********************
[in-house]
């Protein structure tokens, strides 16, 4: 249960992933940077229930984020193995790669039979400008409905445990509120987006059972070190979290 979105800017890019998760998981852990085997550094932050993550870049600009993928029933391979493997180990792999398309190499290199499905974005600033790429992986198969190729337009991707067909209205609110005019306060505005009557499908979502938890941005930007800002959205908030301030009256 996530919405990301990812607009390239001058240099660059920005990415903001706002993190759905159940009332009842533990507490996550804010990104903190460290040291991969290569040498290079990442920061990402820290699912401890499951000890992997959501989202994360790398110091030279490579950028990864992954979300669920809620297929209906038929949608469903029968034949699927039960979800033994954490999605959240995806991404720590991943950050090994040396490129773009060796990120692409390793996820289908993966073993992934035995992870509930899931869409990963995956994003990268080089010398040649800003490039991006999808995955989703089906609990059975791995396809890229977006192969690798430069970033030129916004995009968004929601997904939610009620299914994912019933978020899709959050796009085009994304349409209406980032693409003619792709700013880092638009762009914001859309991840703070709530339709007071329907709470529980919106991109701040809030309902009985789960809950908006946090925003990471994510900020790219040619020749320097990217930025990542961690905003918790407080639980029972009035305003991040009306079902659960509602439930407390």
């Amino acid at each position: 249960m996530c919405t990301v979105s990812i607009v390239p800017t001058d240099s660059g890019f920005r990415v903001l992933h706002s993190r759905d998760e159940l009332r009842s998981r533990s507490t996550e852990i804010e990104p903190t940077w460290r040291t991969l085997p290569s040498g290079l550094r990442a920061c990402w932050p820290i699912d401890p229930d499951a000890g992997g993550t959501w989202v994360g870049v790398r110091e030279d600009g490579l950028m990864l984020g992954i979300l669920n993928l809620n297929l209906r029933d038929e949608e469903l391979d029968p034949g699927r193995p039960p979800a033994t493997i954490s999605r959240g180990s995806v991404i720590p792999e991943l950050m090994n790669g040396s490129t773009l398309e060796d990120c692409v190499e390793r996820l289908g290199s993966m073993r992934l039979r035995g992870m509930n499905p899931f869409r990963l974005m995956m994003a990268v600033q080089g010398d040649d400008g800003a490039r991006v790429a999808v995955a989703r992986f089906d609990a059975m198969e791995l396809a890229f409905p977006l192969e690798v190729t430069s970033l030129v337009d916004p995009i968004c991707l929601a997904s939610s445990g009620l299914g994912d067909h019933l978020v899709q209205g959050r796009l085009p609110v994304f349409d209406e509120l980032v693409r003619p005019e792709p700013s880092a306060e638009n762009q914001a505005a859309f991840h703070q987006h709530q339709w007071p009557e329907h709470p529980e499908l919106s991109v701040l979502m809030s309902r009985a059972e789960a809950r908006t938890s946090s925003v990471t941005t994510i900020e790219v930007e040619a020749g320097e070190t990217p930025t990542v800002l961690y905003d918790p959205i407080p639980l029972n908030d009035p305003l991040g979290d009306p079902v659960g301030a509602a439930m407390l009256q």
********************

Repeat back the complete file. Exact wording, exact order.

[in-house]
């Protein structure tokens, strides 16, 4: 249960992933940077229930984020193995790669039979400008409905445990509120987006059972070190979290 979105800017890019998760998981852990085997550094932050993550870049600009993928029933391979493997180990792999398309190499290199499905974005600033790429992986198969190729337009991707067909209205609110005019306060505005009557499908979502938890941005930007800002959205908030301030009256 996530919405990301990812607009390239001058240099660059920005990415903001706002993190759905159940009332009842533990507490996550804010990104903190460290040291991969290569040498290079990442920061990402820290699912401890499951000890992997959501989202994360790398110091030279490579950028990864992954979300669920809620297929209906038929949608469903029968034949699927039960979800033994954490999605959240995806991404720590991943950050090994040396490129773009060796990120692409390793996820289908993966073993992934035995992870509930899931869409990963995956994003990268080089010398040649800003490039991006999808995955989703089906609990059975791995396809890229977006192969690798430069970033030129916004995009968004929601997904939610009620299914994912019933978020899709959050796009085009994304349409209406980032693409003619792709700013880092638009762009914001859309991840703070709530339709007071329907709470529980919106991109701040809030309902009985789960809950908006946090925003990471994510900020790219040619020749320097990217930025990542961690905003918790407080639980029972009035305003991040009306079902659960509602439930407390």
């Amino acid at each position: 249960m996530c919405t990301v979105s990812i607009v390239p800017t001058d240099s660059g890019f920005r990415v903001l992933h706002s993190r759905d998760e159940l009332r009842s998981r533990s507490t996550e852990i804010e990104p903190t940077w460290r040291t991969l085997p290569s040498g290079l550094r990442a920061c990402w932050p820290i699912d401890p229930d499951a000890g992997g993550t959501w989202v994360g870049v790398r110091e030279d600009g490579l950028m990864l984020g992954i979300l669920n993928l809620n297929l209906r029933d038929e949608e469903l391979d029968p034949g699927r193995p039960p979800a033994t493997i954490s999605r959240g180990s995806v991404i720590p792999e991943l950050m090994n790669g040396s490129t773009l398309e060796d990120c692409v190499e390793r996820l289908g290199s993966m073993r992934l039979r035995g992870m509930n499905p899931f869409r990963l974005m995956m994003a990268v600033q080089g010398d040649d400008g800003a490039r991006v790429a999808v995955a989703r992986f089906d609990a059975m198969e791995l396809a890229f409905p977006l192969e690798v190729t430069s970033l030129v337009d916004p995009i968004c991707l929601a997904s939610s445990g009620l299914g994912d067909h019933l978020v899709q209205g959050r796009l085009p609110v994304f349409d209406e509120l980032v693409r003619p005019e792709p700013s880092a306060e638009n762009q914001a505005a859309f991840h703070q987006h709530q339709w007071p009557e329907h709470p529980e499908l919106s991109v701040l979502m809030s309902r009985a059972e789960a809950r908006t938890s946090s925003v990471t941005t994510i900020e790219v930007e040619a020749g320097e070190t990217p930025t990542v800002l961690y905003d918790p959205i407080p639980l029972n908030d009035p305003l991040g979290d009306p079902v659960g301030a509602a439930m407390l009256q």